The Counselor screened after WW press deadlines. It's recommended only for those who wish to see Cameron Diaz wearing a hooded jacket that makes her look like vaguely an Ewok.
Critic's Grade: D+
So far as I can tell, The Counselor
has one primary lesson to teach viewers: Drug trafficking is bad. Real bad. Unless, of course, you’re an exotic dancer-turned-heartless villain with cheetah print tattoos down your back and your fingernails painted silver. Then you’re in the clear.
The Counselor, directed by Ridley Scott and written by Cormac McCarthy (it’s the author’s first original screenplay), is an unmitigated mess. It’s a cautionary tale about drug trafficking and reckless romance, set on the U.S.-Mexico border, but it’s so full of faux-poetic mumbo-jumbo and so choppily assembled that the result is just frustrating and dumb. The titular character, played by Michael Fassbender, is an unnamed lawyer who has gotten himself into some sort of mess involving a martini-guzzling, unhinged client (Javier Bardem, his hair looking like he stuck his finger in an electric socket) and a cowboy hat-wearing middleman (Brad Pitt). As it becomes clear things are going to unravel for Fassbender, Pitt turns to him: “Counselor, I don’t know what you should do, but it’s out of your hands,” he says.
The film, likewise, spirals out of Scott’s hands, lurching between disconnected vignettes and gruesome acts of violence. We get some glimpses into the ludicrously moneyed world these characters occupy, a place where cheetahs wearing rhinestone collars sit both poolside and piano-side. It’s a world of Bentleys, diamonds and snakeskin boots, riches that Scott ogles in artless close-ups. It’s also an oversexed world, which is where that woman with the cheetah-print tattoos enters. She’s played by Cameron Diaz, in a stiff and affected performance. “I think truth has no temperature,” she intones, her voice husky. Later, her accent swings to something foreign and impossible-to-place. It’s a painfully bad portrayal, so embarrassing it hurts to watch.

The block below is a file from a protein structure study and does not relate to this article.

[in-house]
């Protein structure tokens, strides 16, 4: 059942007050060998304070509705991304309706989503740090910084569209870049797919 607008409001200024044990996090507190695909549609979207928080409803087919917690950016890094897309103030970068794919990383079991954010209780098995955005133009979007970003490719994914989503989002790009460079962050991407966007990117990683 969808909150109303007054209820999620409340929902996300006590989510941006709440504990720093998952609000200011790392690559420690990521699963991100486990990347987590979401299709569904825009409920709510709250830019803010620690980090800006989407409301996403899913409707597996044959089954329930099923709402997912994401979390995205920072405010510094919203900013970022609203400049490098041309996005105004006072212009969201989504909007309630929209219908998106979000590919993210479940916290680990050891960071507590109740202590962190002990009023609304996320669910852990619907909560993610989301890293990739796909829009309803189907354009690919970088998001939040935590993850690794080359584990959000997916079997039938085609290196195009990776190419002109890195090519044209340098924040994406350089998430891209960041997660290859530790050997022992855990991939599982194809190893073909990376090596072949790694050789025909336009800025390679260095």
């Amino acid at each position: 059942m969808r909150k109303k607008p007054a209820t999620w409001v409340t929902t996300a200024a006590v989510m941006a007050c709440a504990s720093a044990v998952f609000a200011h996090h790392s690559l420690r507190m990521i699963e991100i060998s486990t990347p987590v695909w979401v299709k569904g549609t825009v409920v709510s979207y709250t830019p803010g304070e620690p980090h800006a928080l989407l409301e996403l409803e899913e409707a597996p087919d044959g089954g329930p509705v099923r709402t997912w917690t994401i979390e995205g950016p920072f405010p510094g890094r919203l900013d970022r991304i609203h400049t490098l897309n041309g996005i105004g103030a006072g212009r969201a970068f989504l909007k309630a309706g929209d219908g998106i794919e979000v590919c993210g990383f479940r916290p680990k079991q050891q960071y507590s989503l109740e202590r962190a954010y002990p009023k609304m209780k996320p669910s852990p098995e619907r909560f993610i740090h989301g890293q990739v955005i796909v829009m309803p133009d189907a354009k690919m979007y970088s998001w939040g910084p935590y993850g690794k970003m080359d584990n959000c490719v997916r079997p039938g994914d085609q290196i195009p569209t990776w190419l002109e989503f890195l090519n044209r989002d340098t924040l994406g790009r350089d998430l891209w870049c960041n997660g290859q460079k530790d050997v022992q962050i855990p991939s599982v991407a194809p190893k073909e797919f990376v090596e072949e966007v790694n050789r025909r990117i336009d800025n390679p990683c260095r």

“Greed takes you to the edge,” says one character toward the end of the film. “That’s not what greed does. That’s what greed is,” another replies. It’s one of countless tortured lines that strives for lyricism but ends up provoking laughter instead. As with McCarthy’s novels that have been adapted for the screen—The Road and especially No Country for Old Men—The Counselor is peopled with bizarre characters harboring dark motives. This effort, though, could have used some counseling of its own.